Background information and definitions
Planting shrubs in clusters may result in an alteration of microclimatic conditions which favour their survival and growth.
Supporting evidence from individual studies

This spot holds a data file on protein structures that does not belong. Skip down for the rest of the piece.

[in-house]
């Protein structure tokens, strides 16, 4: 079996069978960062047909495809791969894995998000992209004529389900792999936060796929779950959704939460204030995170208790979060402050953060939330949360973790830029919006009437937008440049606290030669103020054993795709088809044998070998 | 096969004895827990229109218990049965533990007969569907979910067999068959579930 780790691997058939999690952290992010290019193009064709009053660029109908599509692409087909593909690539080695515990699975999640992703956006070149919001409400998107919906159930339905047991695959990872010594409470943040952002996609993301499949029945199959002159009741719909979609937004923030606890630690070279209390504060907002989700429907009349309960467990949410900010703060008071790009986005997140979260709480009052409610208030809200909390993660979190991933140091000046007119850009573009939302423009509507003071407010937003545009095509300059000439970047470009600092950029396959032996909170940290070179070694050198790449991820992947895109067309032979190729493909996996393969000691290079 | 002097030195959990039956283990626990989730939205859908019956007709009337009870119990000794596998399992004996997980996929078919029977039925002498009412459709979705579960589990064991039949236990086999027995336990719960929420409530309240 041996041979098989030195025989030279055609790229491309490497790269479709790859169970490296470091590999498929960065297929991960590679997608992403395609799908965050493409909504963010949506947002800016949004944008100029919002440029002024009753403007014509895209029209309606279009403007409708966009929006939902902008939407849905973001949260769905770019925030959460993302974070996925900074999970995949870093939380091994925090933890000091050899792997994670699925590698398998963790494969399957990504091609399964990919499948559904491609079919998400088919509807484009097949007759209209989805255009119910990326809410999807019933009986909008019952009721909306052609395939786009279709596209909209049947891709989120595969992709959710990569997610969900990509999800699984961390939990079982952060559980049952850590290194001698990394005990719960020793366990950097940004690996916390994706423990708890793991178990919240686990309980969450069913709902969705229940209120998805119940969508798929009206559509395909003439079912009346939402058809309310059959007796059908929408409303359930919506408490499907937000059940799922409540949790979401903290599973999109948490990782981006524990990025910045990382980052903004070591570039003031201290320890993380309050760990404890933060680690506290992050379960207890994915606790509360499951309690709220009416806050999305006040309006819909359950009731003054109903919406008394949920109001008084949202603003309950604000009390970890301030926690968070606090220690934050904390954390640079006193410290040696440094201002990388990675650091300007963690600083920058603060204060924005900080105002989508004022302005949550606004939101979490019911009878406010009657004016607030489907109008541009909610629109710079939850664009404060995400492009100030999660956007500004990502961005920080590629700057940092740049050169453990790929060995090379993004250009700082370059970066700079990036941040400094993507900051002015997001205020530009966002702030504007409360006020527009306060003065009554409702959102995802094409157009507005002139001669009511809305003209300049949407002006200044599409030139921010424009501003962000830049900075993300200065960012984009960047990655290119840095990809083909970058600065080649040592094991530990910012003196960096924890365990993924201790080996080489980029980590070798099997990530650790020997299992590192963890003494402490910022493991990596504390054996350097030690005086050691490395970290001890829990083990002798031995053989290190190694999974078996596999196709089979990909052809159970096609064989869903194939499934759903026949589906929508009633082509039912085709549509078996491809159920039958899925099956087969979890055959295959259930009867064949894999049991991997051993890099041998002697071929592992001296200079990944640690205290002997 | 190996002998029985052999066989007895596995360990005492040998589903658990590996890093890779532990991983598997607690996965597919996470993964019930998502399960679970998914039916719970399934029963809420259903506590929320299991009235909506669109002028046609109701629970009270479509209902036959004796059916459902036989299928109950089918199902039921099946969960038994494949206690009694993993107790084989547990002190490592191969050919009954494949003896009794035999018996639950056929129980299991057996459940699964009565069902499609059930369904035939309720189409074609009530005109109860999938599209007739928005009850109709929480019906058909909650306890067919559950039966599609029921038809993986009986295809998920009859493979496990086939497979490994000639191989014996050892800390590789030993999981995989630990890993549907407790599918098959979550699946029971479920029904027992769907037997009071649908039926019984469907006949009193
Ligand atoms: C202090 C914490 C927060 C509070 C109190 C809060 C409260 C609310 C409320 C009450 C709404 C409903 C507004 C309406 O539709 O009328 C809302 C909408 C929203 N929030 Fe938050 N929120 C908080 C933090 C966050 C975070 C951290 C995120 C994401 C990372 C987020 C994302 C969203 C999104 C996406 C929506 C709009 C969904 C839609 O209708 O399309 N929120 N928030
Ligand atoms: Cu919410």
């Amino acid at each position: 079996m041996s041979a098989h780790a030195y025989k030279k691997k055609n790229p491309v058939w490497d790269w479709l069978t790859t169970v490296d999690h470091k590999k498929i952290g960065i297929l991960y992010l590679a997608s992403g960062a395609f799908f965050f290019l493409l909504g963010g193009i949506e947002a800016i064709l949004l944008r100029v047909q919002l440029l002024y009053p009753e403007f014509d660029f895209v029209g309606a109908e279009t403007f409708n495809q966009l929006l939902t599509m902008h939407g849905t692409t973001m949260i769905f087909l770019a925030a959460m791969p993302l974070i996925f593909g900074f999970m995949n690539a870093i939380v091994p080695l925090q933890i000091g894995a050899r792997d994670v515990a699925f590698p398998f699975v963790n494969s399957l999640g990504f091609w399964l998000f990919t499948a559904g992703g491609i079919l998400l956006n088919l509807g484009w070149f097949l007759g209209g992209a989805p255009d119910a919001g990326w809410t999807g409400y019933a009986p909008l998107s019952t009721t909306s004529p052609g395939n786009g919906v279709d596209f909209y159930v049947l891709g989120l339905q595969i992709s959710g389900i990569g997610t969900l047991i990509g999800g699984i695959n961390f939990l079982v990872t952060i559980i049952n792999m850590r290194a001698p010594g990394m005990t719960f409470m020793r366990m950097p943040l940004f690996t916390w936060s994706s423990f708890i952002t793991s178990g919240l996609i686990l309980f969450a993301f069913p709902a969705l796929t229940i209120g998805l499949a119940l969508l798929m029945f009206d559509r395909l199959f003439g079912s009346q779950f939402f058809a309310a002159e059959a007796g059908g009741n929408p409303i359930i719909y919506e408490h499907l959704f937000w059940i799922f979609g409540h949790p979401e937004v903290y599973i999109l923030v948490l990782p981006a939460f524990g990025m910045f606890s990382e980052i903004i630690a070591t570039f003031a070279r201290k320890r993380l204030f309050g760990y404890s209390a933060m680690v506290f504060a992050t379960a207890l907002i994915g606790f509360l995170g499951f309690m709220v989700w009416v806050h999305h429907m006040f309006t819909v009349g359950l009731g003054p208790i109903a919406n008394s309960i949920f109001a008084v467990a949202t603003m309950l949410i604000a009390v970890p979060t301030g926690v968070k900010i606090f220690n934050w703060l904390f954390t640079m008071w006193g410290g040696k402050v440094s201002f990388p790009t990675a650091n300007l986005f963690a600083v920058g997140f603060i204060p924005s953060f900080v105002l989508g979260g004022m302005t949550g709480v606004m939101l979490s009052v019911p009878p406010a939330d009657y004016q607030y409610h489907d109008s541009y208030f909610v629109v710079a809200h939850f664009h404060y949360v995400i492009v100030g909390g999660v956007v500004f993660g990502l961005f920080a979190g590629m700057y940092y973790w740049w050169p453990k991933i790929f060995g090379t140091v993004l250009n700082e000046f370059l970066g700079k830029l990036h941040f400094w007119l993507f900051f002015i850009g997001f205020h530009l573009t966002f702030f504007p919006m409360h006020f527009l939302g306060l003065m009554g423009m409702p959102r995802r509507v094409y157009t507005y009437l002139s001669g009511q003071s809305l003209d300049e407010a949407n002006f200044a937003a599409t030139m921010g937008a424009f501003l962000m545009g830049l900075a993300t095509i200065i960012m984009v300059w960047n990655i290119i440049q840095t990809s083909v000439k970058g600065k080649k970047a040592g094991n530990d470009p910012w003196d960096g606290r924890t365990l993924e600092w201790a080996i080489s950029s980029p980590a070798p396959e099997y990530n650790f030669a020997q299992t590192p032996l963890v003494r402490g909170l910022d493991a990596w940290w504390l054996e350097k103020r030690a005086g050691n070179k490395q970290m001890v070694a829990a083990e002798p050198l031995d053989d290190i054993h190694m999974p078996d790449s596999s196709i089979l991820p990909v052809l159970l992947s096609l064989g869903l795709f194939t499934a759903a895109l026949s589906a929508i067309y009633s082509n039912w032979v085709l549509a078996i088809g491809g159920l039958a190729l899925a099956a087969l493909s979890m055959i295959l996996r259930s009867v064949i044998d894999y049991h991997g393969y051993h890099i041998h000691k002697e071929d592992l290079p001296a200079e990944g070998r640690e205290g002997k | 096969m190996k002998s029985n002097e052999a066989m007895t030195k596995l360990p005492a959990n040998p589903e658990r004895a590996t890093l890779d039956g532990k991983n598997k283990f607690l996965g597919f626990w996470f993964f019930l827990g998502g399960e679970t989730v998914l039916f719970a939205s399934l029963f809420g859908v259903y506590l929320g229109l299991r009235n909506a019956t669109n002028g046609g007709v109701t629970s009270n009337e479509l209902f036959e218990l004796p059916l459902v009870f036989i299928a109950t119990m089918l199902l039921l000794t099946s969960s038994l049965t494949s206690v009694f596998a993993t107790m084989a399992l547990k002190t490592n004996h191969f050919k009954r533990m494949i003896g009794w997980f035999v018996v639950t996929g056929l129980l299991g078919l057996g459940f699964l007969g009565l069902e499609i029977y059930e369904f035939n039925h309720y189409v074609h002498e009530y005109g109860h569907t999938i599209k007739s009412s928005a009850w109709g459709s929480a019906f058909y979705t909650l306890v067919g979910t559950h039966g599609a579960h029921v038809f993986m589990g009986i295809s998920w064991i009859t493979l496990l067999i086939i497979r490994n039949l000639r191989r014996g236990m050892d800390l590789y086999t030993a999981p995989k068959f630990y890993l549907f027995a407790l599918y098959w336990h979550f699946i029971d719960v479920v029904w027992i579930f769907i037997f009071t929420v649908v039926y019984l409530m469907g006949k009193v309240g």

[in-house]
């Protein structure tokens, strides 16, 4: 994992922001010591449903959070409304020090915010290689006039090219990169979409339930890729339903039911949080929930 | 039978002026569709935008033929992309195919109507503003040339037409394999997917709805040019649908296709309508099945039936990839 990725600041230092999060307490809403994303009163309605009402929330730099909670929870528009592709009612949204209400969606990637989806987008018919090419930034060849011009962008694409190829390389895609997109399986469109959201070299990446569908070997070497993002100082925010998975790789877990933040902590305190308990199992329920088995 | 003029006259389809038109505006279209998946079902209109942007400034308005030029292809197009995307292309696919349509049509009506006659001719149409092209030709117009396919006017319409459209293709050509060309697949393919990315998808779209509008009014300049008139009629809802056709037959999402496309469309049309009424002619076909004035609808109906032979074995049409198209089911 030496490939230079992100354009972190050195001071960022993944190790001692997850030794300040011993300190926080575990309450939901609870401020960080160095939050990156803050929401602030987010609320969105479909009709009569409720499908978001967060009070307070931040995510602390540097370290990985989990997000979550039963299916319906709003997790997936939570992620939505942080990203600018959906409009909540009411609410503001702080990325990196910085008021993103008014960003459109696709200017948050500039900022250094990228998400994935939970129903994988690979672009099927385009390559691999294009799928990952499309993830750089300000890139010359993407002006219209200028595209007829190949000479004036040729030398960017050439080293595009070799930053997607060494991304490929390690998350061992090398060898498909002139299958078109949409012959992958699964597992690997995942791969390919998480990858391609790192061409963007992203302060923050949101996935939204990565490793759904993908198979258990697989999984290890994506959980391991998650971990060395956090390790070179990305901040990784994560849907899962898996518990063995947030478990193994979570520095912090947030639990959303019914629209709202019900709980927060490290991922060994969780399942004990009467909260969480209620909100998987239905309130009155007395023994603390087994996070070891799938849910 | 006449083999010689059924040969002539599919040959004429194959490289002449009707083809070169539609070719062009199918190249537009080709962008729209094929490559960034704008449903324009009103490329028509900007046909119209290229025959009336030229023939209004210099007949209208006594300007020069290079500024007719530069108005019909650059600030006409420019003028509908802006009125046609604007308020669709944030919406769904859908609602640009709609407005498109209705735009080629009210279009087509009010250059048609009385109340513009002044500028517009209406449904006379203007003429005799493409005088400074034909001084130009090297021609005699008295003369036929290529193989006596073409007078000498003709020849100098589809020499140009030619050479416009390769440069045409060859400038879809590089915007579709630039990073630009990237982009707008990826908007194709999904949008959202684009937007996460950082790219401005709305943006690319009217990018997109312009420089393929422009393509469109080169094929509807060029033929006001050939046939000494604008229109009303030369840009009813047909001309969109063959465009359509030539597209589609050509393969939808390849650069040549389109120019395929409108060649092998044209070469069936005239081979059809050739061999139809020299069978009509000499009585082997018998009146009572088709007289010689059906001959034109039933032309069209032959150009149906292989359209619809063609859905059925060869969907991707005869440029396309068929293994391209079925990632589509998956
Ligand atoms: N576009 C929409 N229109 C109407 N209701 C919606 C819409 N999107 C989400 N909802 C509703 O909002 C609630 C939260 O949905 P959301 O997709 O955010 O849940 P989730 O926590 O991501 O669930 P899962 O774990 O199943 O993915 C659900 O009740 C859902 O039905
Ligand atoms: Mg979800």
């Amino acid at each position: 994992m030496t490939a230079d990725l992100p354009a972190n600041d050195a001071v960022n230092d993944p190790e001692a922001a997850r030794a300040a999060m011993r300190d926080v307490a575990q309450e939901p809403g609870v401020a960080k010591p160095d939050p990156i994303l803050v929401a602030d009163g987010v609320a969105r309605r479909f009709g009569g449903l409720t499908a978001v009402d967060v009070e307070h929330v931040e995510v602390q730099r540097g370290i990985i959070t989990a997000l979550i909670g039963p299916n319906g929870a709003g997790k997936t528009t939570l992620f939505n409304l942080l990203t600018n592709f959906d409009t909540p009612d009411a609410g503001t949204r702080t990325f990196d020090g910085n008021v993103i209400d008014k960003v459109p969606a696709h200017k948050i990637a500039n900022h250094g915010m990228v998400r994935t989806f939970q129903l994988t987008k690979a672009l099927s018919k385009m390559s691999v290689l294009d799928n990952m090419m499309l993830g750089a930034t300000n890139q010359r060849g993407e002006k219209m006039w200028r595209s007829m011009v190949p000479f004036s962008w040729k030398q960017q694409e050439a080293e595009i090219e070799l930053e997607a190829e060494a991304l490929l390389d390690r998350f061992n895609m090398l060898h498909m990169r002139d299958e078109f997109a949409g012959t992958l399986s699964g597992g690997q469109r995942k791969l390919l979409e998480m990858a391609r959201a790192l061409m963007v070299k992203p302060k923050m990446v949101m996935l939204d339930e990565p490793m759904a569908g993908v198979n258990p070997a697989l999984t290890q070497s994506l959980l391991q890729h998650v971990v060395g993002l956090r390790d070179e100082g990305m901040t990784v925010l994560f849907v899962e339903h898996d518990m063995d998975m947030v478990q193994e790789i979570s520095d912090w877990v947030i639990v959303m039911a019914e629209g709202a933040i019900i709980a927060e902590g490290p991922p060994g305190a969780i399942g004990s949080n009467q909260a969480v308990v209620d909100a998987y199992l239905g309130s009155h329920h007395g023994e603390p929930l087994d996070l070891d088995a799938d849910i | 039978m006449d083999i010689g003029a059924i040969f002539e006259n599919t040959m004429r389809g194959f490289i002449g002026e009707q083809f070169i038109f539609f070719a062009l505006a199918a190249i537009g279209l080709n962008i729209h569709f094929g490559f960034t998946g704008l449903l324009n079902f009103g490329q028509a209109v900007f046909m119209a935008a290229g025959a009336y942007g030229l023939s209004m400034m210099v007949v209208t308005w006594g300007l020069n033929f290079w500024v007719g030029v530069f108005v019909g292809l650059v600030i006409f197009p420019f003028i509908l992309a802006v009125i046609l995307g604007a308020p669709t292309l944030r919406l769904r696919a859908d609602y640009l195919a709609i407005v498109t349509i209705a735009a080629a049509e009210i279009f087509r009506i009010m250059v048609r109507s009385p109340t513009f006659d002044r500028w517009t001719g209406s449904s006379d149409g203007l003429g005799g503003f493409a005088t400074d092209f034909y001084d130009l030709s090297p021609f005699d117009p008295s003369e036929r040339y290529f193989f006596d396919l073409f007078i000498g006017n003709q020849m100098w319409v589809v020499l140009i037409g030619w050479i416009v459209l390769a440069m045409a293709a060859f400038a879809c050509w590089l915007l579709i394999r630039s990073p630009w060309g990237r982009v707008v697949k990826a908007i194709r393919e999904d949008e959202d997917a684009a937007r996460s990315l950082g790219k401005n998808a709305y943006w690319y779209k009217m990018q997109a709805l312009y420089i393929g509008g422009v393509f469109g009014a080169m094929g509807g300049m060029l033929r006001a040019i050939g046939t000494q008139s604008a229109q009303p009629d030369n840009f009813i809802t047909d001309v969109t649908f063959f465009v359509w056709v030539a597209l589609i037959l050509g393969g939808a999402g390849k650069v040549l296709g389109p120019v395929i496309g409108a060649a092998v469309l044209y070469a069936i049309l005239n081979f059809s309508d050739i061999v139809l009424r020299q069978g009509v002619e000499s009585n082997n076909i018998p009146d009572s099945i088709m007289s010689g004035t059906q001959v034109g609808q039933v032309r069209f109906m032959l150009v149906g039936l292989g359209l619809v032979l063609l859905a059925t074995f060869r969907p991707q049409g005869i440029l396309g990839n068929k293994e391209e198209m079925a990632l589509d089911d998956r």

A randomized, controlled study in 2000–2001 in a formerly mined karoo shrubland in Cape Province, South Africa (Blignaut & Milton 2005) found that planting shrub species in clumps led to an increase in their mortality. After one year the percentage of shrubs planted in clumps that died (39%) was higher than the percentage of shrubs planted on their own that died (25%). In 2000 adult shrubs of three species (Aridaria noctiflora, Drosanthemum deciduum, and Psilocaulon dinteri) were removed from a shrubland and translocated to a formerly mined area. Ninety-six clumps each consisting of three shrubs of different species were planted with one clump per 25 m2 plot, while 288 shrubs of the three species used were planted alone in each plot. Survival of plants was recorded in 2001.Study and other actions tested